Home security is a booming business in Canada, with some reports suggesting it's worth as much as $2 billion annually.
High-tech devices such as HD surveillance cameras, motion detectors and smart locks have become almost ubiquitous parts of many households. Despite that, Winnipeg has experienced a general increase in property crimes over the past several years, and police say data seems to suggest a growing number of thieves may be targeting garages.
The good news, according to Const. Jay Murray of the Winnipeg Police Service, is that garage breakins can often be prevented.
"Most property crimes, including break-ins to garages, are a crime of opportunity. Thieves will often look for vulnerable garages, whether that means an open door, poor lighting or an overall lack of security," he says.
Murray says there are a couple of simple and inexpensive steps homeowners can take to make their garage a less attractive target. Adequate lighting is crucial, he says, because it makes thieves more visible to homeowners and passersby. He also recommends trimming back excessive foliage, which can be a hiding spot for thieves.
Concern over garage break-ins is hardly news to Inspire Audio Visual co-owner David Estabrook, whose company specializes in installing security systems and video surveillance.
"One of the most common situations we see is people leaving the garage door open and they're working in the yard or something, and then they go inside the house and they forget they left it open. The next thing you know, someone just walks in and takes something," he says.
Estabrook advises new-home buyers to have their garage hardwired for surveillance cameras when their house is being built, even if they don't want to install cameras immediately. That way, it will be far less expensive when they add interior or exterior cameras down the road. Position is also important. In most cases, it's a good idea to have at least one camera near your garage entrance, especially if it's front-facing, to provide coverage of the driveway.
Depending on the type of surveillance system they choose, homeowners may also want to install a camera inside their garage. In one case, Estabrook's company was asked to install a camera underneath a staircase in a garage so the homeowner could read the water meter using a phone app instead of crawling underneath the stairs.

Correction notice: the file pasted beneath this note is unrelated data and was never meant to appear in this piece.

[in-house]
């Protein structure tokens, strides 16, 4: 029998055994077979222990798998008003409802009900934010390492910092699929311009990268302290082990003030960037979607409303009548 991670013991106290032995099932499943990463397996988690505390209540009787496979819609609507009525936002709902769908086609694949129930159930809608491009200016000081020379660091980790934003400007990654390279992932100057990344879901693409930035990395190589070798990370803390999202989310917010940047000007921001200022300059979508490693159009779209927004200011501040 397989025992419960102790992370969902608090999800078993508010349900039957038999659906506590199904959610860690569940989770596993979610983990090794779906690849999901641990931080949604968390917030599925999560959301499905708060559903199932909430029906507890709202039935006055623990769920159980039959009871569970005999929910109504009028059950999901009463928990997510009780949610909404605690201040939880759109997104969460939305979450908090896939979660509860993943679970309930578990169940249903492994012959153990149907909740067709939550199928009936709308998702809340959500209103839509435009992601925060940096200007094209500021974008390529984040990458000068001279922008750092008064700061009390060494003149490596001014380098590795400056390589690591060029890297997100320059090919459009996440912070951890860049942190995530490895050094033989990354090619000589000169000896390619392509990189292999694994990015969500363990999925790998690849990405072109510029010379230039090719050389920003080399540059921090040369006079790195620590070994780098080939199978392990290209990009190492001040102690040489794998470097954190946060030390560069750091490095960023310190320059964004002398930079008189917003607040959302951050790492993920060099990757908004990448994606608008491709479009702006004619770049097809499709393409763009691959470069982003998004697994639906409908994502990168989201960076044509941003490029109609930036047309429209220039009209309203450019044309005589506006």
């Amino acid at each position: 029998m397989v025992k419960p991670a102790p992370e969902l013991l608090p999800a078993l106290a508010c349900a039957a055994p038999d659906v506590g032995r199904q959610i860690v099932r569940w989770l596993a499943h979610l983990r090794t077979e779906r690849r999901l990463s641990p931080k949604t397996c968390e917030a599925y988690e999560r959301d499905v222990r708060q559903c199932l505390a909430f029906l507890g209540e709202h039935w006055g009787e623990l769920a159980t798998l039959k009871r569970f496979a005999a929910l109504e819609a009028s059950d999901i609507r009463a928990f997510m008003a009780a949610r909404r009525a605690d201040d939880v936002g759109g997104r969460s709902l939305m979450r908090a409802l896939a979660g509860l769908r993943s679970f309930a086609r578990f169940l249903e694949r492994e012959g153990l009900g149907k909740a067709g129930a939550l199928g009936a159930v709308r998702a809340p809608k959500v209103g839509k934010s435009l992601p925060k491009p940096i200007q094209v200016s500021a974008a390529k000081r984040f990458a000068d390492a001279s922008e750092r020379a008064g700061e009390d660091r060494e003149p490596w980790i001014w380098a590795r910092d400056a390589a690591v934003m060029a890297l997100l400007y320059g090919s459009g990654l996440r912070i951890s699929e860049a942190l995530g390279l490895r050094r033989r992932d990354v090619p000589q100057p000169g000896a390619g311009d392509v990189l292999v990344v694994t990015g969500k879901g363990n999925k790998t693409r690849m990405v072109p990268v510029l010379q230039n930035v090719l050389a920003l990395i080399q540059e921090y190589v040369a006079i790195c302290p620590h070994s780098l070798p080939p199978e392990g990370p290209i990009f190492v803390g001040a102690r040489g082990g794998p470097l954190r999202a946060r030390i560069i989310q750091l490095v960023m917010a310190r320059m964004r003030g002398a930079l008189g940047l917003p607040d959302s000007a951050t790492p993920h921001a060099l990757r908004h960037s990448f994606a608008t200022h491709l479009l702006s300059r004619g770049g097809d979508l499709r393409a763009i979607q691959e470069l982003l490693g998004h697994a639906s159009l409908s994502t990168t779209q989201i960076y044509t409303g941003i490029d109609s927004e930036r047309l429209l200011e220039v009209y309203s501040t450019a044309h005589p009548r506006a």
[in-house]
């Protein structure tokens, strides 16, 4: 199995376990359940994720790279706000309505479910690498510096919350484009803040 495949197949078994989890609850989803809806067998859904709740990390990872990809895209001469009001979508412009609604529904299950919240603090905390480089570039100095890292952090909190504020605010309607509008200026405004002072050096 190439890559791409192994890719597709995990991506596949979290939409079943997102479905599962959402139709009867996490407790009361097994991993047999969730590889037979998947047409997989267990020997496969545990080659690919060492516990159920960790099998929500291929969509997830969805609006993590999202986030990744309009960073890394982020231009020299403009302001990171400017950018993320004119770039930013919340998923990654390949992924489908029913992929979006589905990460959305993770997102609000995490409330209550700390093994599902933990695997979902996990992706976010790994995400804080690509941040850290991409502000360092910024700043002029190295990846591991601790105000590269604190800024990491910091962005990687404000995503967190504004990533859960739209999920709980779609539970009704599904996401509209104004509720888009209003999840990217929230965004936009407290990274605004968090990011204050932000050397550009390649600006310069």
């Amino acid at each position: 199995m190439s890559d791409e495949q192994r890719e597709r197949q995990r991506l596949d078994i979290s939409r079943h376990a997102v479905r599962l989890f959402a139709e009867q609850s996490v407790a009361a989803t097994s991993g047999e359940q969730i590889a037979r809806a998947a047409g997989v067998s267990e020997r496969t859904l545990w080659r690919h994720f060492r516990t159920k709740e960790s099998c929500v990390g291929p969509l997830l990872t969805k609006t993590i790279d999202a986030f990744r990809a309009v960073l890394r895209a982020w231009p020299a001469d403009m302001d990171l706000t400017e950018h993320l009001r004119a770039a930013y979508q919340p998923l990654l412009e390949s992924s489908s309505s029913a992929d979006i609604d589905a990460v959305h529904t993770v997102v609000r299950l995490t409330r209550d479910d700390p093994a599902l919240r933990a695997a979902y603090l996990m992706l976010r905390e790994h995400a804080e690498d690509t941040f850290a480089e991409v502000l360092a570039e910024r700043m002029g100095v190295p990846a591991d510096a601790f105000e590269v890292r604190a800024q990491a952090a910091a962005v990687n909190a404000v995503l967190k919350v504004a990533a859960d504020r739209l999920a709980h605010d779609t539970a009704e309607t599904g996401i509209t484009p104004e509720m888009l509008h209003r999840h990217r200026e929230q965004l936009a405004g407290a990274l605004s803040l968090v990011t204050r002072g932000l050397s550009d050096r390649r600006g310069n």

One option to consider is a 360° wide-angle camera. Similar to a fisheye lens, it sits on a base in the centre of the ceiling and provides a continuous video feed of the entire garage area. Estabrook says these cameras are increasingly popular as prices have dropped from a high of $4,000-$5,000 six years ago to as little as $500 today. However, if a low price seems too good to be true, it probably is. Estabrook says some cameras can cost as little as $40 upfront but can end up costing an additional $30 or more a month in subscription fees. Some cheaper units also provide inferior video quality, and they're easily disabled since they are usually plugged into a conventional power outlet. It's also important to make sure cameras can withstand Manitoba's harsh climate. Estabrook recommends that any exterior camera be rated for at least -30 C and that it has no moving parts, which are prone to failure in frigid temperatures. If your home security system is already being monitored, you may want to consider adding your garage to the system. That way you can check video and receive alerts through the same app on your phone or tablet. Estabrook says most such systems allow homeowners to electronically "partition" their garage from the house. This allows you to leave the system on in your house but turn it off in your garage if you are doing work there for an extended period of time. He says this option is ideal for people living in rural areas, since their garage might be located hundreds of feet from the house where it is not easily visible.
"It's not a huge additional expense. It's mostly about how you program the system," he says. Many remote garage-door openers have built-in Wi-Fi capability and can be added to a hub and controlled by a phone app. The beauty of these systems, Estabrook says, is that they can be programmed to send an alert to your mobile device if your garage is left open for a pre-determined length of time. A simple but effective option is an electronic deadbolt for your overhead door. It can be linked to your alarm system and open or close whenever you enter or exit your garage.
"(With) most overhead garage doors, people can force them open just by lifting with a lot of force," Estabrook says. "By installing an electronic latch it prevents that from happening. You just arm your alarm system and you know your overhead door can't be forced open."